Nationalism: Positive and Negative

Reflecting on people's willingness to fight for what they believe is right.

We have been inspired over the last two weeks by the courageous resistance of Ukraine's people against the Russian invaders' barbaric violence. Outmanned and outgunned, the Ukrainians have fought on despite overwhelming odds, even as the invaders responded with crimes such as the bombing of a maternity facility in Mariupol.

The paradox is that both sides in this fight are motivated in part by nationalist allegiances that the transnational "new world order" has dismissed as outdated superstitions and folkways at best, and intolerant proponents of xenophobia and violent aggression at worst. What the Russo-Ukrainian conflict demonstrates is that patriotic nationalism, like nearly everything else we do as humans, may be beneficial or detrimental, depending on its objectives and purposes.

Nationalism's decline indicates the gradual development of globalist ideology over the last two centuries. It reflects two of modernity's defining developments: secularism and the world-shrinking technology that facilitated global commerce. For the majority of humanity, faith, together with language, history, culture, conventions, and mores, has served as a basis for national identity. However, faith has been reduced to a private preference that has been banished from the public sphere, rather than being a component of the collective expression of national identity, particularly in the West. It is no accident that the erosion of patriotism has coincided with the decline of faith over time.

The other development was the invention of new nineteenth-century technologies such as the railroad, telegraph, and steamship, which resulted in the establishment of a global economy. International business brought the world's peoples closer together and bonded them via trade, resulting in the establishment of a global economy that brought together various national cultures. The progressive expansion of global trade and the managerial elite that accompanied it implied that international cooperation and shared interests were more efficient and beneficial than the zero-sum national competition that frequently fomented violent conflict, much like religion. Similarly, transnational organizations, covenants, and treaties would render force a more expensive and ineffective method of resolving national interest conflicts than international diplomacy.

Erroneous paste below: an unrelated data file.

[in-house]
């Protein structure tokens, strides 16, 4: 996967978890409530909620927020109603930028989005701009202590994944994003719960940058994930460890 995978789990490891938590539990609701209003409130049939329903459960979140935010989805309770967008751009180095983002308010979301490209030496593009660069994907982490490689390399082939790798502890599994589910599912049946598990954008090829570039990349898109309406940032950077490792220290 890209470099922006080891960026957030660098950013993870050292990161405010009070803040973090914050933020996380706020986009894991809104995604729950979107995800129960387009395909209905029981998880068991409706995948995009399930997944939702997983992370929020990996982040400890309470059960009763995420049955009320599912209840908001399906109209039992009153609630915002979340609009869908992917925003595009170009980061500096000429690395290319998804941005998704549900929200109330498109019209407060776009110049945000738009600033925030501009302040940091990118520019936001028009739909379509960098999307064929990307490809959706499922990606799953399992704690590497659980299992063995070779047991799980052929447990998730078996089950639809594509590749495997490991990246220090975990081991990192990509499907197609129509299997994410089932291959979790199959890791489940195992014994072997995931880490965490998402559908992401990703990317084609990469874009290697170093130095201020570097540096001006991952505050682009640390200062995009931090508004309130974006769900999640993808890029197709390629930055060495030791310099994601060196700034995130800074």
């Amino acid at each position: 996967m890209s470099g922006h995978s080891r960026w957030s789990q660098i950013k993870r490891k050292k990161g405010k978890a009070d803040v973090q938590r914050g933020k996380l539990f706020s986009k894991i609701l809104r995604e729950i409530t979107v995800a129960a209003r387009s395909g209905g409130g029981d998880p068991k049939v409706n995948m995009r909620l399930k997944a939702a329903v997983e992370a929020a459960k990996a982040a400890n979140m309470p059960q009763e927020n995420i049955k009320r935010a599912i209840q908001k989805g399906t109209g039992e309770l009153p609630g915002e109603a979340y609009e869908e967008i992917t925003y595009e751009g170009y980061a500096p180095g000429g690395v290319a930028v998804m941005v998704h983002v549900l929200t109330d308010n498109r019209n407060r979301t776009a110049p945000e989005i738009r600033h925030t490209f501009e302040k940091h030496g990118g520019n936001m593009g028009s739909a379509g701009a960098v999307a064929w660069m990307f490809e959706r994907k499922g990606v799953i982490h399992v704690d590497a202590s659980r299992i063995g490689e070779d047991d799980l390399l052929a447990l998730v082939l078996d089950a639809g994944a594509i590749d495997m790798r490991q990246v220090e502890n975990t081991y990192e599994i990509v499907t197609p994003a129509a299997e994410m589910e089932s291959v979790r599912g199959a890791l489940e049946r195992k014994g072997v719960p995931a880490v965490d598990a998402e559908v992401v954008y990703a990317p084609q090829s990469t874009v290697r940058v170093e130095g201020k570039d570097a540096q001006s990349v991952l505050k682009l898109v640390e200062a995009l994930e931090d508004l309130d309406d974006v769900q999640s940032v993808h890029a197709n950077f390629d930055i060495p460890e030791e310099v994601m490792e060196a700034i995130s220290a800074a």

Particularly following the rise of fascism and Nazism in the twentieth century––which were attributed to nationalist allegiances rather than the malignant novel ideologies that exploited them––nationalism fell out of favor, particularly among global elites and supranational institutions of the "rules-based international order." Nationalism devolved into a malignant ghost of the past, loathed by the world's enlightened elites.

However, this argument against nationalism omits the fact that the majority of the world's peoples live and spend the majority of their lives not in an imagined "global community," but in a specific location with distinct languages and traditions that define their identity.

Additionally, it overlooks the vital function of the nation-state as the bedrock of modern consensus governance and political liberty. The nation-state enables vast groups of people to form a bond of solidarity and assign them a shared destiny. Without common identity and values, without this attachment to their own way of life and to others with whom they share it, individuals become rootless and split into niche identities connected only by consumerism, popular culture, and fleeting fads and fashions.

Finally, a Balkanized society is subject to more cohesive opponents and adversaries who believe in a cause worth fighting, killing, and dying for. As philosopher Alain Finkielkraut puts it, "it is inhuman to define man solely by blood and soil, but it is no less inhuman to leave him floundering through life with the earthy basis of his being removed." These "foundations" are what motivate people to put their lives on the line for them. After all, no one is prepared to die in the name of the United Nations, the European Union, or the World Bank. However, they, like Ukrainians now, will fight and die for their nation, the culture and customs that define them.

The current Ukrainian situation exemplifies this paradox of nationalism. Vladimir Putin has spent decades decrying the mutilation of the Russian people in the aftermath of the demise of the Soviet Union. According to his interpretation of history, Ukraine and its capital Kyiv were the heartland of the Russian people over a thousand years ago, occupying the region of ancient Rus and therefore the creators of the Russian peoples who shared a common language and religion. However, Ukraine was forcibly severed from Russia, first by the Bolsheviks and subsequently by the "geopolitical tragedy" of the Soviet Union's breakup, which rendered Ukraine a sovereign nation.